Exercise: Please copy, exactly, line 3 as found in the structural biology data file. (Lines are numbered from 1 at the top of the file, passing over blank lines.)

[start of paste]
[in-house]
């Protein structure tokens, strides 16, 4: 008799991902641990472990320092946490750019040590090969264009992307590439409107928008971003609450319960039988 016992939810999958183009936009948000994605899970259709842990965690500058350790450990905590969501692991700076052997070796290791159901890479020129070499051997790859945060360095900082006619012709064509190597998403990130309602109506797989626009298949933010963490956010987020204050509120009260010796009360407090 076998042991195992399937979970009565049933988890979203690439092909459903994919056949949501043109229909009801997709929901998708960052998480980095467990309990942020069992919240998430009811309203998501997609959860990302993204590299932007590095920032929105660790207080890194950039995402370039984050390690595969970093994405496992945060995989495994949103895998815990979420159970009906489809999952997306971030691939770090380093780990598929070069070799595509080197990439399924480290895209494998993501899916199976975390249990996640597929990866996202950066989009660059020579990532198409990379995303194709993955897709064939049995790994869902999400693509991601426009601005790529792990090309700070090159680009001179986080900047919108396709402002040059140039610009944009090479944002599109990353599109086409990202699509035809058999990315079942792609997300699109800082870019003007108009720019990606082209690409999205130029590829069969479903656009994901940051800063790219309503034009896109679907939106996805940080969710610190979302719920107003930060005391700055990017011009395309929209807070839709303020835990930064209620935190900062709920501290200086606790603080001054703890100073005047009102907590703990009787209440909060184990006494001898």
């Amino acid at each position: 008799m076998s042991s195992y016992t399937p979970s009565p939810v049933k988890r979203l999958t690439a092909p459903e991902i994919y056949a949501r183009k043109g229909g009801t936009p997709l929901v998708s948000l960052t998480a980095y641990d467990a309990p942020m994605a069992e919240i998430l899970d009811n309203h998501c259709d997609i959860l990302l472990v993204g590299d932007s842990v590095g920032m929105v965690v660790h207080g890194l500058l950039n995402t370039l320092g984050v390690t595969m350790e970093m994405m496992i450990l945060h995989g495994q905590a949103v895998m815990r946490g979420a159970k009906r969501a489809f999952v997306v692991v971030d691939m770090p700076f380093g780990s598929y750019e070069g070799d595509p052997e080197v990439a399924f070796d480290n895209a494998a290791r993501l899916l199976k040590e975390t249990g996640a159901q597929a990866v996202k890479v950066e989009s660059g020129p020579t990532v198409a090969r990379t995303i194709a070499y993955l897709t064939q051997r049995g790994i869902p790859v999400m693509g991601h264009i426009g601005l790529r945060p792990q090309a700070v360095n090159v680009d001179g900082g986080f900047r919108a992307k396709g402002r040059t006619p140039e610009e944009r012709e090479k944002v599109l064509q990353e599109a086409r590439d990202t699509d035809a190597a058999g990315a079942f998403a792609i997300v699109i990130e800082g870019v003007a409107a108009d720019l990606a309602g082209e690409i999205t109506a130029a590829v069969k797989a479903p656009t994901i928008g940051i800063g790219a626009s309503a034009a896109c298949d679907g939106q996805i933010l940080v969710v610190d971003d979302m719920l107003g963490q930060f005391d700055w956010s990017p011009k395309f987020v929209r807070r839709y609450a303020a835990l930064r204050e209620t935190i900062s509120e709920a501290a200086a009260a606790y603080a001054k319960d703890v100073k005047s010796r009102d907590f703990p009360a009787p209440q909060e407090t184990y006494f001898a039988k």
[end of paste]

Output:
């Amino acid at each position: 008799m076998s042991s195992y016992t399937p979970s009565p939810v049933k988890r979203l999958t690439a092909p459903e991902i994919y056949a949501r183009k043109g229909g009801t936009p997709l929901v998708s948000l960052t998480a980095y641990d467990a309990p942020m994605a069992e919240i998430l899970d009811n309203h998501c259709d997609i959860l990302l472990v993204g590299d932007s842990v590095g920032m929105v965690v660790h207080g890194l500058l950039n995402t370039l320092g984050v390690t595969m350790e970093m994405m496992i450990l945060h995989g495994q905590a949103v895998m815990r946490g979420a159970k009906r969501a489809f999952v997306v692991v971030d691939m770090p700076f380093g780990s598929y750019e070069g070799d595509p052997e080197v990439a399924f070796d480290n895209a494998a290791r993501l899916l199976k040590e975390t249990g996640a159901q597929a990866v996202k890479v950066e989009s660059g020129p020579t990532v198409a090969r990379t995303i194709a070499y993955l897709t064939q051997r049995g790994i869902p790859v999400m693509g991601h264009i426009g601005l790529r945060p792990q090309a700070v360095n090159v680009d001179g900082g986080f900047r919108a992307k396709g402002r040059t006619p140039e610009e944009r012709e090479k944002v599109l064509q990353e599109a086409r590439d990202t699509d035809a190597a058999g990315a079942f998403a792609i997300v699109i990130e800082g870019v003007a409107a108009d720019l990606a309602g082209e690409i999205t109506a130029a590829v069969k797989a479903p656009t994901i928008g940051i800063g790219a626009s309503a034009a896109c298949d679907g939106q996805i933010l940080v969710v610190d971003d979302m719920l107003g963490q930060f005391d700055w956010s990017p011009k395309f987020v929209r807070r839709y609450a303020a835990l930064r204050e209620t935190i900062s509120e709920a501290a200086a009260a606790y603080a001054k319960d703890v100073k005047s010796r009102d907590f703990p009360a009787p209440q909060e407090t184990y006494f001898a039988k």